Foxygen - Hang
by Chloe Nelms
I think it’s a shame that not many people really know who Foxygen are. I’ll give you a bit of a debrief in case you’re not so sure. I was introduced to the band a few years ago and they’re weird, it’s true, but everyone loves a bit of weird. Foxygen are a two-man group hailing from Los Angeles: Sam France and Jonathon Rado. In four full length albums France and Rado have utilised the power of over 75 instruments and produced, in my opinion, some of the best experimental music.
The obvious new feature of their album released last week, Hang, is the 40-piece symphony orchestra. The whole album is theatrical and over the top. The jazzy, jaunty opening track Follow The Leader holds the line, “I know sometimes everyone wants to be someone else”. You could easily read this as a maxim of Foxygen’s style, borrowing sounds and influences from a myriad of places, throwing them together in a studio and coming out with a bizarre but brilliant track. In many places the album is reminiscent of the sort of music you would find in a Disney Pixar film like Monsters Inc because of the nimble musical interludes. In these places, in Avalon for example, the rest of the orchestra is stripped back allowing the different sections of the orchestra to shine separately until they join in with the vocals in a rousing homophony.
It’s fair to say Hang returns to the same vein of style as the band’s first two albums, Take The Kids Off Broadway and We Are the 21st Century Ambassadors Of Peace & Magic. Maybe it’s just personal preference, but I felt something fell slightly off mark in their third album …And Star Power. Having produced an album a year by this point perhaps the hiatus of a few years before Hang gave Foxygen a chance to regroup and produce the impressive scale project of Hang.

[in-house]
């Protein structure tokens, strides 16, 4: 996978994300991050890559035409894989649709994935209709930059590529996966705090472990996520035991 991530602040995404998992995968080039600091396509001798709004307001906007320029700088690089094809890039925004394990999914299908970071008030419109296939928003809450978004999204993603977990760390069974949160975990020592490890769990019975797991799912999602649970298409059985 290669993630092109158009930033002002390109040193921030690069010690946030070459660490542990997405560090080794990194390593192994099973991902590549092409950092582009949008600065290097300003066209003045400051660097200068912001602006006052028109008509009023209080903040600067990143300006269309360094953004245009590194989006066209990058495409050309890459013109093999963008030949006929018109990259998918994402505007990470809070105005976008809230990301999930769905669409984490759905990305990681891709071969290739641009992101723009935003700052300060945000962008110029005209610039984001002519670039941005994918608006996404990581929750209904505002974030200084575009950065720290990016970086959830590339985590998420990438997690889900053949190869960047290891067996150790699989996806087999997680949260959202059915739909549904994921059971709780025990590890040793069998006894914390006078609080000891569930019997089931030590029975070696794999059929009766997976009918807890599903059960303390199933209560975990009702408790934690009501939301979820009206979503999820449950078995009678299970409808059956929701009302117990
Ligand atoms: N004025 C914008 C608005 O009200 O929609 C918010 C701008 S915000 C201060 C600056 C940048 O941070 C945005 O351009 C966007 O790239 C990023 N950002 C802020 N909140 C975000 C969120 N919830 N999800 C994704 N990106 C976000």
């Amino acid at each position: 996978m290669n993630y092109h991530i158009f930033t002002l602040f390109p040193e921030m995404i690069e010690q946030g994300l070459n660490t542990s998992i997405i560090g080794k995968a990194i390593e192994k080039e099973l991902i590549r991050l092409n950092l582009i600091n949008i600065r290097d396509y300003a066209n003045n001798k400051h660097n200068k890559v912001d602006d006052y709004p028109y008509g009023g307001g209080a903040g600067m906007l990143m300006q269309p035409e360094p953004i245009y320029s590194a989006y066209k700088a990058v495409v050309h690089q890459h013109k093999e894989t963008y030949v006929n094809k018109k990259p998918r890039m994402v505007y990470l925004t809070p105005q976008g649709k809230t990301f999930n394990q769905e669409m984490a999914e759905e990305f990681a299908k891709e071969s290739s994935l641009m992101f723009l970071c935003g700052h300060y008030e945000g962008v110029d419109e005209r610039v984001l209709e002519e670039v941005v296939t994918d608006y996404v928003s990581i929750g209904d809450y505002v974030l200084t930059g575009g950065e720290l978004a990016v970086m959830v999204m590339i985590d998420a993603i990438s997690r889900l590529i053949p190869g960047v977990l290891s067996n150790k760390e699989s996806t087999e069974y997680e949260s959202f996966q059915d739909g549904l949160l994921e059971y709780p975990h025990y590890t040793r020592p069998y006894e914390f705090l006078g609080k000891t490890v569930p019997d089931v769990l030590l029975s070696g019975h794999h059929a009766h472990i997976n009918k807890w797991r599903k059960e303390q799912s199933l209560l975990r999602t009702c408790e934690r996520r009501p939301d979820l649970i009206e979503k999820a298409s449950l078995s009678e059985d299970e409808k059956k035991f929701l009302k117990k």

However, one of the main issues with the newest album is the lyrics. They definitely lack creativity that drew me to Foxygen in the first place, with lines like, “I’m talking to my grandma who lost her arms in the war / The aliens and armory that bombed her cigar store” in No Destruction on their second album or, “Pop says something new, you’d better take it / I’ll take a look, take you home in a river out / I said, ‘don’t cry, it’s just spinach’”. Perhaps this is because of the emphasis on the orchestra and the new musical voices explored there instead. But songs like Trauma really lack any lyrical genius. In America, “If you’re already there / Then you’re already dead / If you’re living in America.”, reminds you of the state that America is in at the moment and draws poignancy in this way but this is one of a few moments in the album.
But I also feel like you can’t really criticise Foxygen too harshly because there is no one to properly compare them too. They’ve put themselves into their own category of experimental music and are still exploring avenues within it and I hope they keep doing so for a long time to come.